Like many of you, I was saddened to hear of the passing of Bob Jenkins this afternoon. Now that I am in my fifties, I think 73 is too young to die, and if Bob had been able to beat the brain cancer that he was diagnosed with eight months ago, he would've had many, many more years at the mic at the Indianapolis Motor Speedway.
But as with many of the icons of the Speedway before him, like Sid Collins and Tom Carnegie, his voice has been silenced forever. I wrote about the passing of Tom in 2011, and like Tom, though I never met him personally, I always thought Bob was my friend.
That's because he was very, very good at his job. He always said he was one of us who just happened to get a job in racing, and he brought that vibe every time he was on the mic, whether it was the biggest race in the world or a banquet the night before the Indy Mini Marathon.
He was also one of the voices of my youth. I took my first visit to the Speedway on Pole Day in 1979. From 1979-87, I got one day at the Speedway each year. One day! I mean, I more than made up for that driving by the Speedway every day when I lived at 30th Street and Lafayette Road in the early 90s, and over the last few years have been blessed to have covered the race and been a part of the 500, fulfilling my childhood dreams -- and then some.
But for those first few years, I had one day, and that one day had to last me the other 364 days. I had to rely on storytelling and picture painting, and all of that stuff you had to rely on before the iPhone, Internet and video boards.
People like Carnegie, Howdy Bell, Bob Jenkins and many others were responsible for giving me everything I needed for those 364 days I spent in Germantown Hills, Ill., wishing I were in Indy, or sitting on my bed in my room, imagining I was in one of those cars speeding around the track while they talked about me lapping the Speedway at 200 mph.
If you weren't there in those days, it was like a dance. Tom Carnegie was of course the Master of Ceremonies, but he had a capable crew with him. Tom's famous call of "Heeeeees...on it!" was only the start of a qualification run, the next three minutes were people painting a picture for us to see in our minds.
Like this: "Rick Mears is definitely on it as he takes two wheels to the white line in Turn 1. Mears drifts out to the short chute, about two feet off the wall, setting up for Turn 2. Through Turn 2 just under the white line with the left side tires and just off the wall as he sets up for the backstretch..."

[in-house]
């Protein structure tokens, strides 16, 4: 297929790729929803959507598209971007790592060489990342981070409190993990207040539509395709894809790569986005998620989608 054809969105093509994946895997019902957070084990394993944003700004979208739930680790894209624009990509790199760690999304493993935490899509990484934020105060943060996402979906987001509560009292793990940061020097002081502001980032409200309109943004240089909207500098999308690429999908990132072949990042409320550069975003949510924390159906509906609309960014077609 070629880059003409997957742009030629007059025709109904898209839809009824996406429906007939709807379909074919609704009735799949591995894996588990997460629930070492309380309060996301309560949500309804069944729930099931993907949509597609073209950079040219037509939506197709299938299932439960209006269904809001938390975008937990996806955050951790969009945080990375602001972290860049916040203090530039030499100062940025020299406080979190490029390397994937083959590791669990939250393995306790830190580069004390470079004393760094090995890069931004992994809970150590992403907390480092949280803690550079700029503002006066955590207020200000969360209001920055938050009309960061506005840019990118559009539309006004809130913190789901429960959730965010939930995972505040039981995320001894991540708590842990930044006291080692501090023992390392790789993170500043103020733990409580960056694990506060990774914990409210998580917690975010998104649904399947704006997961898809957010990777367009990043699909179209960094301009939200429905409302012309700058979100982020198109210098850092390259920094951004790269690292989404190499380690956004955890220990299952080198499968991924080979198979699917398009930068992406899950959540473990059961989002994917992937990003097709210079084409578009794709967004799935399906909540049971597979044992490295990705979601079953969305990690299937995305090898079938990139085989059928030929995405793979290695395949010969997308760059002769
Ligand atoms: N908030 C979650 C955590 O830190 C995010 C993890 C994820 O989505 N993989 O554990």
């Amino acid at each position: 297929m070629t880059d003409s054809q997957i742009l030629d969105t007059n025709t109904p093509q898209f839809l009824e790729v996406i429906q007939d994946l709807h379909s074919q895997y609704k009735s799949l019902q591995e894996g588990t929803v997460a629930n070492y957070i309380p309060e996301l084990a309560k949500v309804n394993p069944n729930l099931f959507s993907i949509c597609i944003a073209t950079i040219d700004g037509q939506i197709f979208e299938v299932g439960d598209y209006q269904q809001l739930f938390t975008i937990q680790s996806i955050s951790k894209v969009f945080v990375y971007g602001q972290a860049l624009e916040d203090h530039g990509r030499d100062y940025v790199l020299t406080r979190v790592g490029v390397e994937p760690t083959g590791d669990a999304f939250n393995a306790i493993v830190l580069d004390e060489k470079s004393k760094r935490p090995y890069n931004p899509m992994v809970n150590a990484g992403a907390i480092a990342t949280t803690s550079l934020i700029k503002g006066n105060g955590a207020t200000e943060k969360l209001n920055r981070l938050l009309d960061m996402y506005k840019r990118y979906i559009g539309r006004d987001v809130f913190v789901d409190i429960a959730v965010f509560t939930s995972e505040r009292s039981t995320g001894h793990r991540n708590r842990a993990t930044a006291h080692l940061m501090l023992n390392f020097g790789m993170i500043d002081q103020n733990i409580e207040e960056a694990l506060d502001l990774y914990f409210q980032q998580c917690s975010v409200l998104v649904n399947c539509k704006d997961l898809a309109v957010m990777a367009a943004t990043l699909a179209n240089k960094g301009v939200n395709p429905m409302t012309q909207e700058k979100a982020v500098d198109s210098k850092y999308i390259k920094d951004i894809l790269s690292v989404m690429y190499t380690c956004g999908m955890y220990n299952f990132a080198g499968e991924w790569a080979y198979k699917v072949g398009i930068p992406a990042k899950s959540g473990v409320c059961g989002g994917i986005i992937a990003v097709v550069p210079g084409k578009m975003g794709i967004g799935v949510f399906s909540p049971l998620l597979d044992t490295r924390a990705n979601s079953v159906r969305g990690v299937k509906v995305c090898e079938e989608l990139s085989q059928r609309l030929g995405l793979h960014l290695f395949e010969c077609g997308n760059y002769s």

Then Tom Carnegie, being the actor and master of drama, would keep us hanging until just the right moment. As Mears screamed down the backstretch he waited, and waited, and waited...
And just in enough time to give his color commentator a chance to jump in, he delivered the goods: "And here's the time and speed report, it's a neeeeeewwwww, track record!" Then he would give us the numbers we'd been waiting for, just in time to pass it back to whoever was high up in the tower.
It was beautiful, and amazing, and something I was so glad that I got to experience.
Bob Jenkins was one of those voices I heard over the loudspeaker in those years, and as I grew older he was still that voice. The guy was everywhere! On the mic at IMS, Saturday Night Thunder, NASCAR, the Indy Racing League, and of course, IndyCar. I can't even begin to think of how many races, how many times I've been to IMS, where his voice hasn't come through my speakers.
He called some of the greatest moments in racing, none in my mind bigger than this one:
Again, listen to that dance, and listen to the love in the voices of the men who called those last two laps.
Because here's the thing about IMS: you can't be a phony. We can spot those kinds a mile away. That's why Bob Jenkins became such an icon -- he loved the race so much, and had such an appreciation. In a tribute video IMS released today, Bob referred to himself as "a race fan who got lucky".
No Bob, you had an amazing amount of love for racing and a talent that transcended everything, and you were kind, humble and generous. Most of all, you were one of us.
Rest easy, Mr. Jenkins, your work here is done.